PG&E first offered its Commercial New Construction program in May 1990 in an effort to encourage the design and construction of new nonresidential buildings that exceed the California Energy Commission’s Title 24 standards by 10% or more. (Note that under the California energy code major remodels qualify as "new" construction.) The program is designed to supplement Title 24 standards, increase market acceptance of advanced energy-efficient building technologies and materials, and prevent lost opportunities in new building construction. PG&E provides information assistance to help builders, architects, engineers, and developers early in the planning and design stages of new commercial buildings to maximize the level of achievable savings. In addition, PG&E provides financial incentives to program participants. Rebates of up to 100% of the incremental cost for demonstrated improvements over Title 24 standards are available in the following building categories: lighting, high performance glazing with daylighting, motors and adjustable speed drives, cooling, and energy-efficient refrigeration.
Given the time lag between building design and actual construction, savings are presented each year in terms of "actual" for which rebates are paid, and "committed." In 1991, the program’s first full year, PG&E attributed 6.8 MW in actual demand savings and 19.4 MW in committed demand savings to the Commercial New Construction program. Actual energy savings in 1991 were 24.3 GWh and committed energy savings were 72.3 GWh. Incentive payments totalling $1,460,900 were paid out in 1991, while committed payments topped $6 million.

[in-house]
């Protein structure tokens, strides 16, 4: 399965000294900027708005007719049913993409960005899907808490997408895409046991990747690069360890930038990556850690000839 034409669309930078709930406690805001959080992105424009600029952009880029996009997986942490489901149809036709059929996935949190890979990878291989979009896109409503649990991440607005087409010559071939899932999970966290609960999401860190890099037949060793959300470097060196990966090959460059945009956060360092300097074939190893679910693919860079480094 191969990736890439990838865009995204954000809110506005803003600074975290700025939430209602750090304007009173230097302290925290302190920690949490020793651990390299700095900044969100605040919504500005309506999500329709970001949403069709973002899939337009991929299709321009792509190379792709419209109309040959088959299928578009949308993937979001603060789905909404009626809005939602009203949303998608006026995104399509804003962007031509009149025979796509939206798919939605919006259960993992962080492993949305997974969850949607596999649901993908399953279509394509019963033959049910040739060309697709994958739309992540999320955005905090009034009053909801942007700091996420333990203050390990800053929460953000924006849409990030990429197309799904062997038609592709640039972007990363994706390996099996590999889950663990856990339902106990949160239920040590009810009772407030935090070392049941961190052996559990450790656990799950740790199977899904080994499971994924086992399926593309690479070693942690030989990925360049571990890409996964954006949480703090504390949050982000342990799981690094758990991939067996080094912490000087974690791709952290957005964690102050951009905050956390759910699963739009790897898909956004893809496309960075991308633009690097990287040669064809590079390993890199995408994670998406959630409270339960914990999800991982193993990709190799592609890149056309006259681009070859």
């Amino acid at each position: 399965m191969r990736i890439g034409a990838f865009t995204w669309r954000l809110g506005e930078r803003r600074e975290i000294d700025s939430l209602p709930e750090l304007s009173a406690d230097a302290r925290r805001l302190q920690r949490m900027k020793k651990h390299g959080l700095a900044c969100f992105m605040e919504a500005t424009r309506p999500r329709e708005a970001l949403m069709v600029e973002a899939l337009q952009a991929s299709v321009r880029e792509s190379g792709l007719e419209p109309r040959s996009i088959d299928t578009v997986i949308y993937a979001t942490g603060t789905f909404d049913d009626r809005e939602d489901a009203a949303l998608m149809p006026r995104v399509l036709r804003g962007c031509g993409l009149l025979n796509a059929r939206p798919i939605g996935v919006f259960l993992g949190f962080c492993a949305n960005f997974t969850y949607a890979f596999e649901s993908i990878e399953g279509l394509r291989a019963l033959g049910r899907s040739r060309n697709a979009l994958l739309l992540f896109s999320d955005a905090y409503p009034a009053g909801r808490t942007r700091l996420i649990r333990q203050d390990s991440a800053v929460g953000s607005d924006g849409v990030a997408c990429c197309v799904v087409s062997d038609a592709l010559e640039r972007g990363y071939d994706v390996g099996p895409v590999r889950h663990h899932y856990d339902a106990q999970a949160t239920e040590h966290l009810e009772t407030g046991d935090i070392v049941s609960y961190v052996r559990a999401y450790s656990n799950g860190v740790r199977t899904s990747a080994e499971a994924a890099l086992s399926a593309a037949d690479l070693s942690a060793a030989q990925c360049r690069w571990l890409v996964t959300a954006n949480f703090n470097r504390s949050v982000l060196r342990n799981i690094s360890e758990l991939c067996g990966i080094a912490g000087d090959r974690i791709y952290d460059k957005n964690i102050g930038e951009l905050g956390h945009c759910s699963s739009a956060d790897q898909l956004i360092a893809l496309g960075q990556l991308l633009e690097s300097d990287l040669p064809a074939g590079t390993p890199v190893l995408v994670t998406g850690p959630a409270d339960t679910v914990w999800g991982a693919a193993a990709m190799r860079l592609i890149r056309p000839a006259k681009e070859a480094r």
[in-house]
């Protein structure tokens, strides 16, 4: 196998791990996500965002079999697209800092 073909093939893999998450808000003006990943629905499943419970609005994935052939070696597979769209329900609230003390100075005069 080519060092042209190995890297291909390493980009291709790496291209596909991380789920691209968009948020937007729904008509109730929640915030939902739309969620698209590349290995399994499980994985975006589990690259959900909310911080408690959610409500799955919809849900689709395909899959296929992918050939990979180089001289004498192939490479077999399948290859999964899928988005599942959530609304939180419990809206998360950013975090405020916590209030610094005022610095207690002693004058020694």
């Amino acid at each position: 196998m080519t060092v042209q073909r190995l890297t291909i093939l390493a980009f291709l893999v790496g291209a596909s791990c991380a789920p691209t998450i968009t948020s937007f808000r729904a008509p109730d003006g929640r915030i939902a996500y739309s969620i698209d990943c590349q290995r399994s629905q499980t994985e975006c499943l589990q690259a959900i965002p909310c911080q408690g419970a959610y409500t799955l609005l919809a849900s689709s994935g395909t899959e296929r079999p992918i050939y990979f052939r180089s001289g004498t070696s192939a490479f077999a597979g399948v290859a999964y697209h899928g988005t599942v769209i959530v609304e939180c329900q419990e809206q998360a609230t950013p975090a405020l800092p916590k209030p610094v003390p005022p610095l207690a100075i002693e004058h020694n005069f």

In July of 1992, the California energy code was revised and clarified and allows for prescriptive and performance-based methods of compliance. To match the new energy code requirements, PG&E introduced three new program tracks that parallel the new code compliance requirements and which offer cash incentives for exceeding Title 24 efficiency standards for new construction. The new programs represent an evolution of the PG&E’s original Large and Small Commercial New Construction Incentive Programs which started in 1990. Two of the three new programs tracks are prescriptive methods, the "Prescriptive Express Program" and "Prescriptive Plus", both of which require installation of specific energy-efficient technologies. The third track is a performance method called the "Performance by Design Program", and requires using California Energy Commission computer modeling to establish an allowed energy budget for a new building from which PG&E can determine the incentive appropriate for marginal improvements above the California Energy Code.
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